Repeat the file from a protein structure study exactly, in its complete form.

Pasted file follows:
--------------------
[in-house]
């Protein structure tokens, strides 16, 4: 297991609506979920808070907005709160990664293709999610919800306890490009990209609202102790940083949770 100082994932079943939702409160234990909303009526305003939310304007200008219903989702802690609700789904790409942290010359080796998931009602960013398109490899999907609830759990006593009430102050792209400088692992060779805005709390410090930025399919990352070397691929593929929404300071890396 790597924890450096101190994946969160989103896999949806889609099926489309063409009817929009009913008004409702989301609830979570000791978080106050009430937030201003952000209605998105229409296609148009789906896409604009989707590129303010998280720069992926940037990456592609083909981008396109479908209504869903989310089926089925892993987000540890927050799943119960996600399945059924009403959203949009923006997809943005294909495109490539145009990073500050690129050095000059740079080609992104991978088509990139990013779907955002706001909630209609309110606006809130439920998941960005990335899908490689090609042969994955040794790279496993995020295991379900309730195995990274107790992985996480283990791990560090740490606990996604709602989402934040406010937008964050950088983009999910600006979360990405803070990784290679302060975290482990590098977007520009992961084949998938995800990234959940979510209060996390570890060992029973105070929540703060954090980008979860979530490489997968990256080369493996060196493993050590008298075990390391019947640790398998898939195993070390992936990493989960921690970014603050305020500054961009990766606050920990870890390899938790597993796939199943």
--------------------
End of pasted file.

[in-house]
């Protein structure tokens, strides 16, 4: 297991609506979920808070907005709160990664293709999610919800306890490009990209609202102790940083949770 100082994932079943939702409160234990909303009526305003939310304007200008219903989702802690609700789904790409942290010359080796998931009602960013398109490899999907609830759990006593009430102050792209400088692992060779805005709390410090930025399919990352070397691929593929929404300071890396 790597924890450096101190994946969160989103896999949806889609099926489309063409009817929009009913008004409702989301609830979570000791978080106050009430937030201003952000209605998105229409296609148009789906896409604009989707590129303010998280720069992926940037990456592609083909981008396109479908209504869903989310089926089925892993987000540890927050799943119960996600399945059924009403959203949009923006997809943005294909495109490539145009990073500050690129050095000059740079080609992104991978088509990139990013779907955002706001909630209609309110606006809130439920998941960005990335899908490689090609042969994955040794790279496993995020295991379900309730195995990274107790992985996480283990791990560090740490606990996604709602989402934040406010937008964050950088983009999910600006979360990405803070990784290679302060975290482990590098977007520009992961084949998938995800990234959940979510209060996390570890060992029973105070929540703060954090980008979860979530490489997968990256080369493996060196493993050590008298075990390391019947640790398998898939195993070390992936990493989960921690970014603050305020500054961009990766606050920990870890390899938790597993796939199943």